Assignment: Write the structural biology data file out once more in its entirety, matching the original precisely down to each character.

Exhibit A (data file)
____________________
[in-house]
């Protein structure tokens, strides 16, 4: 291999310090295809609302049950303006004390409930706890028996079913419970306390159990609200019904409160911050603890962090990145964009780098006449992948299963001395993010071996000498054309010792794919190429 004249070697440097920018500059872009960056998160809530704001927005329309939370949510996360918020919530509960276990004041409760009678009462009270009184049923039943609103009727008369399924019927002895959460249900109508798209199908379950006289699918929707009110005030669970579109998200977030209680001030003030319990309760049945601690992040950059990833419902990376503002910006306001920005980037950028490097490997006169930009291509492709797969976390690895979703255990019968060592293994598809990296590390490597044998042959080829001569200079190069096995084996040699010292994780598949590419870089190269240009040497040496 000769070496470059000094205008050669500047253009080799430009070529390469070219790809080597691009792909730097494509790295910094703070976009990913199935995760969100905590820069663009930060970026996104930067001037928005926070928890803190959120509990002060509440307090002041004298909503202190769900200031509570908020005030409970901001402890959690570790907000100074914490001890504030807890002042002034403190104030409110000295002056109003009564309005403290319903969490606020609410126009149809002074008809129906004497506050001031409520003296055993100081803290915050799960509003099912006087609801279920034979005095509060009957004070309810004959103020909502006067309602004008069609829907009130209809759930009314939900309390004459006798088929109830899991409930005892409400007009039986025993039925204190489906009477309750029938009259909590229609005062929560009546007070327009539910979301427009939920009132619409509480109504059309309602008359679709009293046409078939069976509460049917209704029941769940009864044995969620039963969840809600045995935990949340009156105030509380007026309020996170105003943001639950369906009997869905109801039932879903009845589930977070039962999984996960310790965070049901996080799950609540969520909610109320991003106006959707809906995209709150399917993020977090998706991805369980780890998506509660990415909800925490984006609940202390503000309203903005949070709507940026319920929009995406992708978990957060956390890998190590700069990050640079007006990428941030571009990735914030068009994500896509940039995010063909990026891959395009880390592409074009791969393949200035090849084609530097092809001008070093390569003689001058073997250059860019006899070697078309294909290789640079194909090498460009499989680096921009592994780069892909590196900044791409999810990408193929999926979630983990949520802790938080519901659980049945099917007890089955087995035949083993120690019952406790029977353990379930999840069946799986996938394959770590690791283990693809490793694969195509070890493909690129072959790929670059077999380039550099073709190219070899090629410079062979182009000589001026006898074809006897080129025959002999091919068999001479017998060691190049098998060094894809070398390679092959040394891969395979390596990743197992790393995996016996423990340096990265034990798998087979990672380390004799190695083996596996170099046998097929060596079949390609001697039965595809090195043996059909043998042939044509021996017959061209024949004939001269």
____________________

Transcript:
[in-house]
């Protein structure tokens, strides 16, 4: 291999310090295809609302049950303006004390409930706890028996079913419970306390159990609200019904409160911050603890962090990145964009780098006449992948299963001395993010071996000498054309010792794919190429 004249070697440097920018500059872009960056998160809530704001927005329309939370949510996360918020919530509960276990004041409760009678009462009270009184049923039943609103009727008369399924019927002895959460249900109508798209199908379950006289699918929707009110005030669970579109998200977030209680001030003030319990309760049945601690992040950059990833419902990376503002910006306001920005980037950028490097490997006169930009291509492709797969976390690895979703255990019968060592293994598809990296590390490597044998042959080829001569200079190069096995084996040699010292994780598949590419870089190269240009040497040496 000769070496470059000094205008050669500047253009080799430009070529390469070219790809080597691009792909730097494509790295910094703070976009990913199935995760969100905590820069663009930060970026996104930067001037928005926070928890803190959120509990002060509440307090002041004298909503202190769900200031509570908020005030409970901001402890959690570790907000100074914490001890504030807890002042002034403190104030409110000295002056109003009564309005403290319903969490606020609410126009149809002074008809129906004497506050001031409520003296055993100081803290915050799960509003099912006087609801279920034979005095509060009957004070309810004959103020909502006067309602004008069609829907009130209809759930009314939900309390004459006798088929109830899991409930005892409400007009039986025993039925204190489906009477309750029938009259909590229609005062929560009546007070327009539910979301427009939920009132619409509480109504059309309602008359679709009293046409078939069976509460049917209704029941769940009864044995969620039963969840809600045995935990949340009156105030509380007026309020996170105003943001639950369906009997869905109801039932879903009845589930977070039962999984996960310790965070049901996080799950609540969520909610109320991003106006959707809906995209709150399917993020977090998706991805369980780890998506509660990415909800925490984006609940202390503000309203903005949070709507940026319920929009995406992708978990957060956390890998190590700069990050640079007006990428941030571009990735914030068009994500896509940039995010063909990026891959395009880390592409074009791969393949200035090849084609530097092809001008070093390569003689001058073997250059860019006899070697078309294909290789640079194909090498460009499989680096921009592994780069892909590196900044791409999810990408193929999926979630983990949520802790938080519901659980049945099917007890089955087995035949083993120690019952406790029977353990379930999840069946799986996938394959770590690791283990693809490793694969195509070890493909690129072959790929670059077999380039550099073709190219070899090629410079062979182009000589001026006898074809006897080129025959002999091919068999001479017998060691190049098998060094894809070398390679092959040394891969395979390596990743197992790393995996016996423990340096990265034990798998087979990672380390004799190695083996596996170099046998097929060596079949390609001697039965595809090195043996059909043998042939044509021996017959061209024949004939001269």